"The Paralympics give us an opportunity to talk about people who have, in all cases, overcome challenges to compete for their country and do some incredible things. It will feel like a celebration. We're conscious that the eyes of the world are on us; we're ahead of budget and schedule and we have met all our deadlines with time to spare which is not always the case.
"There's also the environmental legacy of turning round a formerly toxic site – the Olympic park – into a venue and taking advantage of the Olympics for the long-term benefit to the nation's health. This will also have the lowest carbon footprint of any Olympic Games ever."
Holding the Olympic Games is the most complicated peacetime operation any country can undertake, he says, noting that the UK's ability to stage (hopefully successfully) complicated infrastructural projects such as the Olympics to budget and on time can only enhance its reputation and help it win contracts.
Coming to Sofia in May – in association with the British Council and architects – is an exhibition of the Olympic Park. There will be a series of events around the green agenda and sustainable development.
"Bulgaria has the worst energy efficiency in the EU and also the highest energy bills. That's a no-brainer – get more energy efficient and have lower bills," he says.
Britain's reputation, he believes, still rides high.
"In Bulgaria, the UK still has a strong reputation for innovation, learning and the quality of its university education. We're still seen as a major power in the world. I've had no problems seeing ministers and getting access to the government. Even though our countries are geographically far apart, occupying the northwest and southeast of Europe, we have a similar vision and viewpoints about what the EU should be doing."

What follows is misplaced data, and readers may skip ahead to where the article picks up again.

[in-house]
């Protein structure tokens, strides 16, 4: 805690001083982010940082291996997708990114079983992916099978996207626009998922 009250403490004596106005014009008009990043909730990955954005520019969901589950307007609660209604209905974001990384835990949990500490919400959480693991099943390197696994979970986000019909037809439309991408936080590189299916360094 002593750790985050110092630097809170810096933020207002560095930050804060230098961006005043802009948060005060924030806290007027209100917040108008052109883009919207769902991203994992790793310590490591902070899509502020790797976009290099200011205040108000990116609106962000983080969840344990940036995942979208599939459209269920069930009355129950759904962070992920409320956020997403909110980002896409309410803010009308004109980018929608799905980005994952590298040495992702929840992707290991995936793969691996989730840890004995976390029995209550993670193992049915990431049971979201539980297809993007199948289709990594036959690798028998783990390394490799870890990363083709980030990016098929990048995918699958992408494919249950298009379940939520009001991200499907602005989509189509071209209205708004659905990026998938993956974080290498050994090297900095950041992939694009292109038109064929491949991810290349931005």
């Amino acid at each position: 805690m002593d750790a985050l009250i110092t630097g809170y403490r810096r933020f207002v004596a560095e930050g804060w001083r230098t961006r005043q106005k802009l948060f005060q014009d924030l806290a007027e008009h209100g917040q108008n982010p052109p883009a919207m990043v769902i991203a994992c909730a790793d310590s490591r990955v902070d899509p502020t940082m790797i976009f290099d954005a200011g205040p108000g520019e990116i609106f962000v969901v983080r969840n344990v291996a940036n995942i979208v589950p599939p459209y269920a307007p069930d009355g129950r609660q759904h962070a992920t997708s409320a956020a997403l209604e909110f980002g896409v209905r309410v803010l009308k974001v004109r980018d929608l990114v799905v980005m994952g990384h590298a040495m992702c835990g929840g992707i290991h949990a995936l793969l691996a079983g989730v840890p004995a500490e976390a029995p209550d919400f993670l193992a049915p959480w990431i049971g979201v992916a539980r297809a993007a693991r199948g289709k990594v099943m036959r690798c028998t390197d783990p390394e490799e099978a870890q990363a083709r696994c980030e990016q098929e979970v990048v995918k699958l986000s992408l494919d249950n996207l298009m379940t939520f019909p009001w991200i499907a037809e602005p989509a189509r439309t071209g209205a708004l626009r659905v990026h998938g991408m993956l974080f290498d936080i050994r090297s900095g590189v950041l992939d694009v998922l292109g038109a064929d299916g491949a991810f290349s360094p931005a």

Ambassador Allen is still very new to Sofia. He's still finding his way round, mentioning that he's now been to Boyana and on the Free Sofia tour. He's also keen to get out of the capital.
"I've said to my colleagues that I'm determined not to be the ambassador to Sofia. I've done two trips so far outside Sofia and I want to get out at least once a month."
Like any new father, he's suffering a bit from sleepless nights and trying to get the balance between work and domesticity.
"After a heavy day I like to spend time with Lucy (his baby daughter). I get up at 6.30am, get to work at 8.30am and normally leave to get back for bath-time at 6pm. I have ended up rejecting quite a lot of invitations but, as for my staff, I very much believe – and I've told people this – that they should be out of the office 30 per cent of the time. I think you need to speak to people who aren't ministers, lobbyists, NGOs, companies or journalists. You need to speak to pensioners. I'm a great believer in getting under the skin of the country."
Allen met his wife, Liz, during a counter-terrorism meeting at the Home Office. He invited her out for a drink, ostensibly to discuss strategy. Now they are happily ensconced at the residence and looking forward to the challenges ahead.
"It's such a privilege to have my job in such a beautiful place," he says. He notes that foreigners he has encountered so far are either violently optimistic or violently pessimistic about Bulgaria.
"If you look back to what was happening 15 years ago, Bulgaria has bounced back remarkably," he says. Although by no means unrealistic or naive, the new British ambassador is definitely a "half-full" person. He assures us that when we interview him again, perhaps in a year's time, he will be just as chirpy.